AirTouch confirmed this morning that it had received an offer from Vodafone, the U.K.'s leading mobile phone company. The bid apparently was timed to derail talks with Bell Atlantic, which has reportedly offered AirTouch a stock swap deal valued at close to $45 billion.
This is not the first time Vodafone, which has invested alongside the San Francisco company in several overseas markets, has wooed AirTouch. Talks between the two companies were called off 18 months ago without an agreement.
The British company's interest highlights AirTouch's successful transformation from a domestic wireless carrier into the one of the larger international wireless companies. The bid may also foreshadow other overseas firms' interest in U.S. companies, analysts said.
"I expect to see more interest as more people get to travel, and more licenses come up for sale," said Ian Gillot, a wireless analyst for IDC. "It's an attractive market."
While Vodafone may be the most likely international suitor for AirTouch, other large international phone companies like British Telecom, Deutsche Telekom, or France Telecom could enter the bidding war in an effort to break into the U.S. market and expand their own European holdings, Gillot said. MCI WorldCom, which has focused heavily on building an international network, also could step in with its own attempt to pick up a wireless component, he said.
Although the prospect of a foothold in the U.S. market is attractive, Vodafone's interest in AirTouch is tied to the company's rapidly growing overseas markets, analysts said.
According to AirTouch's own figures, U.S. wireless revenue for the company grew by only 9 percent in the third quarter of 1998, compared to 43 percent overseas. Subscriber figures grew by 22 percent in the United States in the third quarter, while overseas figures grew 88 percent.
Those figures describe explosive growth in several of AirTouch's markets. The company's Italian partner, in which it owns a near-16 percent stake, has added a total of 2 million subscribers in the past two quarters.
Vodafone and other European companies are interested in building out a European network, in much the same way Bell Atlantic and other U.S. telcos want to create a coast-to-coast system. European companies want to be able to offer preferential roaming charges through local subsidiaries, if not a continent-spanning service area, when their customers travel around the continent.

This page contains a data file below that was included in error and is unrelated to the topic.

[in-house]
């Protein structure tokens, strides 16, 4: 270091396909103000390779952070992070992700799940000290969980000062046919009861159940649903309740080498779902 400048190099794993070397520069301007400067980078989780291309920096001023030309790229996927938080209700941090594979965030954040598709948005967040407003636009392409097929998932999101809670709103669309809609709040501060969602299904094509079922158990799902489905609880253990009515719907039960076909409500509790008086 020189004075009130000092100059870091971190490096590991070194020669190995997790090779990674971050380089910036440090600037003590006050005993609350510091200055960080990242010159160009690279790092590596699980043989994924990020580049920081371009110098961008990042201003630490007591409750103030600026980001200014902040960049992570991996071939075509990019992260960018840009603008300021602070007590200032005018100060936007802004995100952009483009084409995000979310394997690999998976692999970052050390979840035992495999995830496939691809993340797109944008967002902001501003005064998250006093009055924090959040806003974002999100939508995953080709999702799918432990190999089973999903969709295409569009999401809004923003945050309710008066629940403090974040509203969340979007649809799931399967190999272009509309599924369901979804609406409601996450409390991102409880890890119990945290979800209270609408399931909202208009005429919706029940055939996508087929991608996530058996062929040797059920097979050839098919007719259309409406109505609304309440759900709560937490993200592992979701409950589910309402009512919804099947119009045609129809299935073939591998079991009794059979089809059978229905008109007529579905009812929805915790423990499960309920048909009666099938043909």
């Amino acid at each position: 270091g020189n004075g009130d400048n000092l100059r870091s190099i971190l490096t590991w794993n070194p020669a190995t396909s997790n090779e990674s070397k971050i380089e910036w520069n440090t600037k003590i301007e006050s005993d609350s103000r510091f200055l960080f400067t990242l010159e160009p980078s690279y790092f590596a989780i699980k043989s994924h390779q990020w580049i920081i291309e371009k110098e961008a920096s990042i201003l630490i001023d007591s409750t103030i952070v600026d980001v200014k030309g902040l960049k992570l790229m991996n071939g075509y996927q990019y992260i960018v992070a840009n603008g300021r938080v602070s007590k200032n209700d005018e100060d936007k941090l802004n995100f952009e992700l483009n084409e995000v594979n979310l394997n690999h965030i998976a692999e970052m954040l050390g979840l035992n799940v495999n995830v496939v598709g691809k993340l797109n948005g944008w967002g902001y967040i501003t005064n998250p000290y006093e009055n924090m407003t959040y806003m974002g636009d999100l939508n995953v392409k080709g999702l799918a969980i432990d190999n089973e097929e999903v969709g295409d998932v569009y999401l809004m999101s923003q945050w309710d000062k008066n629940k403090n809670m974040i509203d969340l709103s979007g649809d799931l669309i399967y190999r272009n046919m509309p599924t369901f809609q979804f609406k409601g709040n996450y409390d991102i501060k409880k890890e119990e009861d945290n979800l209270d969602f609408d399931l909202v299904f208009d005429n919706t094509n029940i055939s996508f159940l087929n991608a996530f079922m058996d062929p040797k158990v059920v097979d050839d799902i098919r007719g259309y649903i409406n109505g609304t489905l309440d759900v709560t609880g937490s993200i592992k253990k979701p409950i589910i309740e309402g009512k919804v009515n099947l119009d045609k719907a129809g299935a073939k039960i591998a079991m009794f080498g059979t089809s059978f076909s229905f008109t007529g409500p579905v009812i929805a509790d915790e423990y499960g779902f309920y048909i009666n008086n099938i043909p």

Most of European countries also use the GSM mobile phone standard, which ensures that customers' phones will be compatible across the continent. That standard is not as common in the United States, but most of AirTouch's overseas sister companies do use GSM, a company spokesman said.
Vodafone is a likely candidate for creating this kind of pan-European network. It is Britain's largest mobile phone company, but also has considerable investments in France, Greece, Sweden, and the Netherlands. Adding the countries where AirTouch has a presence would give the merged company a network that spanned Europe and would establish it as a wireless leader on the continent.
AirTouch has investments in mobile companies operating in Belgium, Italy, Poland, Portugal, Romania, and Spain. Vodafone also brings to the table Australian and Hong Kong holdings, while AirTouch has operations in Japan, South Korea and India.
On the home front, a Vodafone deal could wind up being less advantageous to U.S. consumers than a sale to Bell Atlantic.
A nationwide network created by Bell Atlantic would compete head to head with Sprint and AT&T, likely driving down long distance mobile prices and helping push long distance consumers onto wireless networks.
A Vodafone deal would create an attractive network of overseas properties, but would leave AirTouch's U.S. coverage spotty. Some analysts have speculated that Bell Atlantic and Vodafone could split up AirTouch properties, however, with the Baby Bell taking U.S. service areas, while the British firm takes over overseas investments.
Much talk, no cigar?
Despite the excitement surrounding the newly-created bidding war, some analysts say it may yet come to nothing.
"I'm not sure there's a dying need with AirTouch to find a buyer," Gillot said. The company is easily big enough to survive on its own, and has proven to be a successful independent player, he added.
Both bids have their down sides. Bell Atlantic is going through another merger with GTE, and a combination of all three companies would force the new entity to a handful of duplicated wireless markets in order to meet regulatory concerns. Some institutional investors also have criticized Bell Atlantic's $45 billion stock offer, saying it does not contain as high a premium as other telecom companies have paid for similarly-sized mergers.
Several complicated accounting questions also have helped to hold up the deal, according to some reports.
For its part, Vodafone has shown only lukewarm interest in entering the U.S. wireless market that is already far more mature than the growing overseas markets. That company's stock has also risen sharply following news of recent subscriber gains, setting up the possibility that any stock swap deal could lose value in future months.
In the end, AirTouch may decide that it can achieve its own goals better as an independent company, some analysts said. "If we don't see something here, then we might see them on a more aggressive acquisitions strategy of their own going forward," Gillot said.
The company has proven the strength of its international wireless investment strategy, but has also talked about getting into the traditional telephone business, possibly as a competitor to one or more of the dominant local phone companies.